• Use reputable job sites like flexjobs.com, angel.co, weworkremotely.com
  • never give them money
  • never give out personal information like credit card number or SSN

3. Remote Work Jobs Are Low Paying

Sometimes when first looking for remote work it can seem like the only remote jobs are low paying. This could be due to unfamiliarity with online jobs sites and not understanding how to work the platform just yet. Here are some things to keep in mind when job hunting

  • If you’re seeing lower paying results, they’re likely entry level positions
  • You do not have to take a pay cut or take an entry level position, unless your looking at going into a brand new field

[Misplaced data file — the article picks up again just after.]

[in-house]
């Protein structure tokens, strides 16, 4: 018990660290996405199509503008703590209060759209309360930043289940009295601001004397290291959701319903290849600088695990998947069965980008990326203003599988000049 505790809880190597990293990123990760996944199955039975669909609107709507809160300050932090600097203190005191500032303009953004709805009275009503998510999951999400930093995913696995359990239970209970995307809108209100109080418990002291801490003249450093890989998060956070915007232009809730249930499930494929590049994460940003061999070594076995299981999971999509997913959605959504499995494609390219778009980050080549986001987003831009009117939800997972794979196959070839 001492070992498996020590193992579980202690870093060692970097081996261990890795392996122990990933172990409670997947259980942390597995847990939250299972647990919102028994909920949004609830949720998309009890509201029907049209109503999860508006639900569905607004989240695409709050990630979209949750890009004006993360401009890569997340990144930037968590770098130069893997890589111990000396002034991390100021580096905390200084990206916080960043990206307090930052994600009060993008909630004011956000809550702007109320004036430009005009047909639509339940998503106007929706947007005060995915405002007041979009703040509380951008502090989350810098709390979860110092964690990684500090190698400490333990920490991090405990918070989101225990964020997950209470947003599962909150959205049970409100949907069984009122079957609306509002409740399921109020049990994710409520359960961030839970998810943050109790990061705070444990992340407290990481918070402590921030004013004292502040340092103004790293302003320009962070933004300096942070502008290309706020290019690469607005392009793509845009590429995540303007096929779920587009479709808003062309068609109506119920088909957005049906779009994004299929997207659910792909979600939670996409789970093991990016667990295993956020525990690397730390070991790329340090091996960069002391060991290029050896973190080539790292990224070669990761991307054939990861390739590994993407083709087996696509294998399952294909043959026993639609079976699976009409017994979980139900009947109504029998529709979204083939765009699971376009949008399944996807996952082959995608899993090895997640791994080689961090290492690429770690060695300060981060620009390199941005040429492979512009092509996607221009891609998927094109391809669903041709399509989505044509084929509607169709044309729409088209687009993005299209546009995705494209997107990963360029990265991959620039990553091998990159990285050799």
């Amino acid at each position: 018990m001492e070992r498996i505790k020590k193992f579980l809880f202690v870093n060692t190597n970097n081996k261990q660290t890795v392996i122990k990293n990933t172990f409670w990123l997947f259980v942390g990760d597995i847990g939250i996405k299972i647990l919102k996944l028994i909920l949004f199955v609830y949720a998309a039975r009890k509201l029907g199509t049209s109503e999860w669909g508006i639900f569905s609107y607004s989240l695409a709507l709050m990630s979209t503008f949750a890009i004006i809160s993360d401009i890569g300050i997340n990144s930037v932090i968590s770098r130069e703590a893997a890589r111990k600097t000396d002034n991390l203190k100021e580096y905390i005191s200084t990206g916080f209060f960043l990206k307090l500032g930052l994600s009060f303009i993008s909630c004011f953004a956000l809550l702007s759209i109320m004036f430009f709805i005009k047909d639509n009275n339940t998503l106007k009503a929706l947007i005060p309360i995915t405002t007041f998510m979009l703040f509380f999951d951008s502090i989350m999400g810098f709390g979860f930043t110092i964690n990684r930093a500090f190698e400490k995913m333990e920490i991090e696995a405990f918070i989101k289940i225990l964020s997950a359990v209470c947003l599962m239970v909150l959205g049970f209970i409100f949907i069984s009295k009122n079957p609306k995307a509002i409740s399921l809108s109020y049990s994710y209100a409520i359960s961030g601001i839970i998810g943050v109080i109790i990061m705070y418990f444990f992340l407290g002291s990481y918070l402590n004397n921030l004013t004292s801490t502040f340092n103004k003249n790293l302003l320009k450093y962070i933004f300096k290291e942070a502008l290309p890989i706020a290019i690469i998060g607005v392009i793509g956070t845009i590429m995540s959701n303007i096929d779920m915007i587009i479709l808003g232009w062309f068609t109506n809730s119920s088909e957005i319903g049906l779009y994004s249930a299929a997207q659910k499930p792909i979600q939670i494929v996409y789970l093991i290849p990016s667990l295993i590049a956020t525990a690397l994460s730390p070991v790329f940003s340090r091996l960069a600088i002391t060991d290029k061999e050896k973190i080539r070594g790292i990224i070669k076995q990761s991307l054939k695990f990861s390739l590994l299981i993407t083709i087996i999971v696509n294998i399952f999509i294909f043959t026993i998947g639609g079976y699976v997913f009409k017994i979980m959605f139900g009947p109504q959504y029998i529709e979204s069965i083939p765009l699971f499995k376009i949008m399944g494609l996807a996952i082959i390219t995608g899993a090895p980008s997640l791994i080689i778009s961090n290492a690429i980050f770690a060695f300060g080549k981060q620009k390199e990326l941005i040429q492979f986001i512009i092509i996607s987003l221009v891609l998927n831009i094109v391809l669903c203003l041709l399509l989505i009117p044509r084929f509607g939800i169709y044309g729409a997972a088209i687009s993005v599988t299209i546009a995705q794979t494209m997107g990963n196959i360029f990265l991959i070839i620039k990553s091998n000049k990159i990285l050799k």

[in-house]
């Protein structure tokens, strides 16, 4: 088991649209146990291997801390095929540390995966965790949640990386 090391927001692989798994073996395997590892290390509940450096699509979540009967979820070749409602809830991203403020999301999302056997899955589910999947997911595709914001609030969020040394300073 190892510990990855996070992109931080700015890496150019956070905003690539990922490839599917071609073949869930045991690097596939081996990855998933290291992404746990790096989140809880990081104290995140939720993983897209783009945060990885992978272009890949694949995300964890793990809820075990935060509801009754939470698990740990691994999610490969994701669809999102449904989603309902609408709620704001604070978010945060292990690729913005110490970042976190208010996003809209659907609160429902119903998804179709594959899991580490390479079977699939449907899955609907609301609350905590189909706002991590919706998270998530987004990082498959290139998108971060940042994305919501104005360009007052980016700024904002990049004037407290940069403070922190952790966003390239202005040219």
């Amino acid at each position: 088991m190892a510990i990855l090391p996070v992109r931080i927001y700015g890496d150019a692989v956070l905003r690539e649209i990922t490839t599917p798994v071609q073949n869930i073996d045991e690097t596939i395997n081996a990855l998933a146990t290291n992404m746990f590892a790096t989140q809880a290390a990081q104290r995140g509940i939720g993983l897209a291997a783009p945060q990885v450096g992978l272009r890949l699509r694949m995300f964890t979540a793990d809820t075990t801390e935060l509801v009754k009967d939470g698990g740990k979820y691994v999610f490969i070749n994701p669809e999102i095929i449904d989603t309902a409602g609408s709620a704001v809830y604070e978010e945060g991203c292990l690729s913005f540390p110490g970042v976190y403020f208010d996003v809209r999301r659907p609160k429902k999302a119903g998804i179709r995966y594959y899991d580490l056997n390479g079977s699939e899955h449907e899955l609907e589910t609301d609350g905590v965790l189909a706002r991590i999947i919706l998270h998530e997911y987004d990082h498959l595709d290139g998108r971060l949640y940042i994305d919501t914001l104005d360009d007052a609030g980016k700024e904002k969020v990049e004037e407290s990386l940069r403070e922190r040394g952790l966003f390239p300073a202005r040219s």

• Remote jobs can pay just as much as a on site jobs
Find Remote Work with Flexjobs
Find Remote Work with Flexjobs

2. Remote Work Jobs Require Computer Skills

If you’re looking into a remote work position for the first time, you may be concerned that you wont have enough computer skills. The good news is there are plenty of positions that require minimal computer skills or don’t require you to use a computer at all. Here are some things to consider:

  • customer service jobs primarily use the phone for work
  • you can work temporary location based jobs along your travels
  • there are many jobs that only require as much computer skills as it took for you to find this blog article
  • computer skills can be learned

1. I Don’t Have Enough Skills

Some individuals may fear they lack the skills or are unqualified for remote work. That is simply not true. People in general are multi-talented and sometimes they just haven’t recognize the strengths they already have. You are more qualified and talented than you even realize.